Finally, after dipping our toes in the Mediterranean – still quite cold, despite the 20 degree heat of the day – we head back along the promenade, passing  magnificent sand sculptures, each the work of a young African man lurking nearby.  There is a wonderful castle with high arches.
“How does he get sand to levitate?” I wonder.  And a waterfall.
“A concealed pump,” my husband surmises.
The sculptor has clearly come well prepared.  A giant dog, very simple but vast, pleases my daughter, though she gives a basking sand crocodile a wide berth.  Cue for more redistribution of my wealth.  I’m all out of coins by the time we leave the beach.

Laura has fallen into a quiet, pensive state.

“Perhaps I won’t be an artist or an inventor when I grow up,” she confides eventually.  “I think I know what I want to be now.  I’ll be a person who makes a model and people have to put money in their tin.”

Relaxing in the late afternoon sunshine, as we stroll back to our hotel, I decide that she is definitely on to something.

Posted in Uncategorized

Debbie Young Has Left the Building

Well, that’s that.  After 13 years, I’ve finally leapt off the treadmill of my salaried job and jumped on to the rollercoaster of life as a freelance.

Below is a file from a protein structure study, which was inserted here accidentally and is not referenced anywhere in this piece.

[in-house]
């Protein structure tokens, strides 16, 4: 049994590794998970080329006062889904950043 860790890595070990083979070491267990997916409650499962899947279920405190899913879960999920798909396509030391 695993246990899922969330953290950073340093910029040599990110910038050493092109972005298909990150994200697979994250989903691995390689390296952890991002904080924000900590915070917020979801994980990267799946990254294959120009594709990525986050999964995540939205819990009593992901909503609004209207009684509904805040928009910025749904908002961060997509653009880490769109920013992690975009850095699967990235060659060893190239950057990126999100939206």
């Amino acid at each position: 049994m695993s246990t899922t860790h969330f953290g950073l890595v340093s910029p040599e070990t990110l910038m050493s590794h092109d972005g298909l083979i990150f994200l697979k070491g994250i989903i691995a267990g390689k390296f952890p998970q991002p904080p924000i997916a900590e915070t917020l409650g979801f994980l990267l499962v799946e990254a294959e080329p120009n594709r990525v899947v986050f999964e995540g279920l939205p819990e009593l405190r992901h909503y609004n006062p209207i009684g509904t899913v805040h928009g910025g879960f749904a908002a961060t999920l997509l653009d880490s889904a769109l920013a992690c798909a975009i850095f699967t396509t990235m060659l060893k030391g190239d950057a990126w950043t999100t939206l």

Time now to reboot my brain, erase the files that are surplus to requirements and make space to record all that my new status will bring.  It’s time to break all those habits, from the 6.30am alarm to the 6.30pm restorative glass of wine, and to go where my fancy takes me.  I might even throw away my watch.

There will be no updates to this blog for the next week, then I’ll be back and raring to go – so please do come back to visit.  In the meantime, happy half term, everyone.  Oh, I forgot – I don’t need to think in terms anymore.  This rebooting may take a little longer than I had anticipated .
Posted in Uncategorized

On the Evening of My Last Day at Work

Dr Who and I have a lot in common.  Every now and again, we can’t help it, we just have to regenerate. I’ve reinvented myself several times during my adult life: I’ve been married, widowed, married again, then become a mother.  In career terms too: a journalist, a PR consultant, a marketeer.  All along, it’s been the same old me underneath, but I’ve just added another layer, an extra dimension.  I’ve just evolved a little bit further.